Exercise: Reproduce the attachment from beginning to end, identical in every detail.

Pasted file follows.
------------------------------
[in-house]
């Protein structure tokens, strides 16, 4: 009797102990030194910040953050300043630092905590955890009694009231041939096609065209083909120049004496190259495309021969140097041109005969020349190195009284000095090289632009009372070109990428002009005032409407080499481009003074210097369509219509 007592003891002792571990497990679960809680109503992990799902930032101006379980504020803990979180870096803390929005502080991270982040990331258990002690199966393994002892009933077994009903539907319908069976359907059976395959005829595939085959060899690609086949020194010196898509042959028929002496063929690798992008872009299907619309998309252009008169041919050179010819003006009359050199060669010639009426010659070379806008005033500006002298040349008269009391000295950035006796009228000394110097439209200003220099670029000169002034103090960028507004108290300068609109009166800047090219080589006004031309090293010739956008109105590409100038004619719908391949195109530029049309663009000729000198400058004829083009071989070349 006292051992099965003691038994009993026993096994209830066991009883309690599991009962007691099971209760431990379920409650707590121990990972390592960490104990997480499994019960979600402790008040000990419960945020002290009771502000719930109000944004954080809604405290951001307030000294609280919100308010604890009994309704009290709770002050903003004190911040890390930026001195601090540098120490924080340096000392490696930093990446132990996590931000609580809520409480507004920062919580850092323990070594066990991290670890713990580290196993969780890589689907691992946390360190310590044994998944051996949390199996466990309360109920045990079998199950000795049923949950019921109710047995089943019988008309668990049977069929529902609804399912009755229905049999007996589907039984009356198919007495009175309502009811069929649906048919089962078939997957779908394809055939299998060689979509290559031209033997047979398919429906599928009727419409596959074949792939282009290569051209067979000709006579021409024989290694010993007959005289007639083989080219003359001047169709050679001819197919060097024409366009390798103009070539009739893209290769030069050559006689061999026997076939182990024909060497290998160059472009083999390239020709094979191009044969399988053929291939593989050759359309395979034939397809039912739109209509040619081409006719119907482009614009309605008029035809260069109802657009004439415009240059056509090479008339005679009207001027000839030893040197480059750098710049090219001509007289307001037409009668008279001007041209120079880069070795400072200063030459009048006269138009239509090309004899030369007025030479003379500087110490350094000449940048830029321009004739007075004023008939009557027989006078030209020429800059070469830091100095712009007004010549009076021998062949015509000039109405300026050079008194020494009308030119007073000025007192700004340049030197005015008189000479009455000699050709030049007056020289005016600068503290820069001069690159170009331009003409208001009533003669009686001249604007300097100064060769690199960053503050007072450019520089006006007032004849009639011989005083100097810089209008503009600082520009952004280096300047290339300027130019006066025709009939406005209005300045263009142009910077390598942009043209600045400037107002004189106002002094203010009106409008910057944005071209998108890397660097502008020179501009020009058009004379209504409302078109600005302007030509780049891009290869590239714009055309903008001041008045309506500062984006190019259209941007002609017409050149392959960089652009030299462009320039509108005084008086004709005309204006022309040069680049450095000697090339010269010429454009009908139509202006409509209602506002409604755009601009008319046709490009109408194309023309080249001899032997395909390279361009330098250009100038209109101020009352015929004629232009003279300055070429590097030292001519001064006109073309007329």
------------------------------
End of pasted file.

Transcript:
[in-house]
């Protein structure tokens, strides 16, 4: 009797102990030194910040953050300043630092905590955890009694009231041939096609065209083909120049004496190259495309021969140097041109005969020349190195009284000095090289632009009372070109990428002009005032409407080499481009003074210097369509219509 007592003891002792571990497990679960809680109503992990799902930032101006379980504020803990979180870096803390929005502080991270982040990331258990002690199966393994002892009933077994009903539907319908069976359907059976395959005829595939085959060899690609086949020194010196898509042959028929002496063929690798992008872009299907619309998309252009008169041919050179010819003006009359050199060669010639009426010659070379806008005033500006002298040349008269009391000295950035006796009228000394110097439209200003220099670029000169002034103090960028507004108290300068609109009166800047090219080589006004031309090293010739956008109105590409100038004619719908391949195109530029049309663009000729000198400058004829083009071989070349 006292051992099965003691038994009993026993096994209830066991009883309690599991009962007691099971209760431990379920409650707590121990990972390592960490104990997480499994019960979600402790008040000990419960945020002290009771502000719930109000944004954080809604405290951001307030000294609280919100308010604890009994309704009290709770002050903003004190911040890390930026001195601090540098120490924080340096000392490696930093990446132990996590931000609580809520409480507004920062919580850092323990070594066990991290670890713990580290196993969780890589689907691992946390360190310590044994998944051996949390199996466990309360109920045990079998199950000795049923949950019921109710047995089943019988008309668990049977069929529902609804399912009755229905049999007996589907039984009356198919007495009175309502009811069929649906048919089962078939997957779908394809055939299998060689979509290559031209033997047979398919429906599928009727419409596959074949792939282009290569051209067979000709006579021409024989290694010993007959005289007639083989080219003359001047169709050679001819197919060097024409366009390798103009070539009739893209290769030069050559006689061999026997076939182990024909060497290998160059472009083999390239020709094979191009044969399988053929291939593989050759359309395979034939397809039912739109209509040619081409006719119907482009614009309605008029035809260069109802657009004439415009240059056509090479008339005679009207001027000839030893040197480059750098710049090219001509007289307001037409009668008279001007041209120079880069070795400072200063030459009048006269138009239509090309004899030369007025030479003379500087110490350094000449940048830029321009004739007075004023008939009557027989006078030209020429800059070469830091100095712009007004010549009076021998062949015509000039109405300026050079008194020494009308030119007073000025007192700004340049030197005015008189000479009455000699050709030049007056020289005016600068503290820069001069690159170009331009003409208001009533003669009686001249604007300097100064060769690199960053503050007072450019520089006006007032004849009639011989005083100097810089209008503009600082520009952004280096300047290339300027130019006066025709009939406005209005300045263009142009910077390598942009043209600045400037107002004189106002002094203010009106409008910057944005071209998108890397660097502008020179501009020009058009004379209504409302078109600005302007030509780049891009290869590239714009055309903008001041008045309506500062984006190019259209941007002609017409050149392959960089652009030299462009320039509108005084008086004709005309204006022309040069680049450095000697090339010269010429454009009908139509202006409509209602506002409604755009601009008319046709490009109408194309023309080249001899032997395909390279361009330098250009100038209109101020009352015929004629232009003279300055070429590097030292001519001064006109073309007329």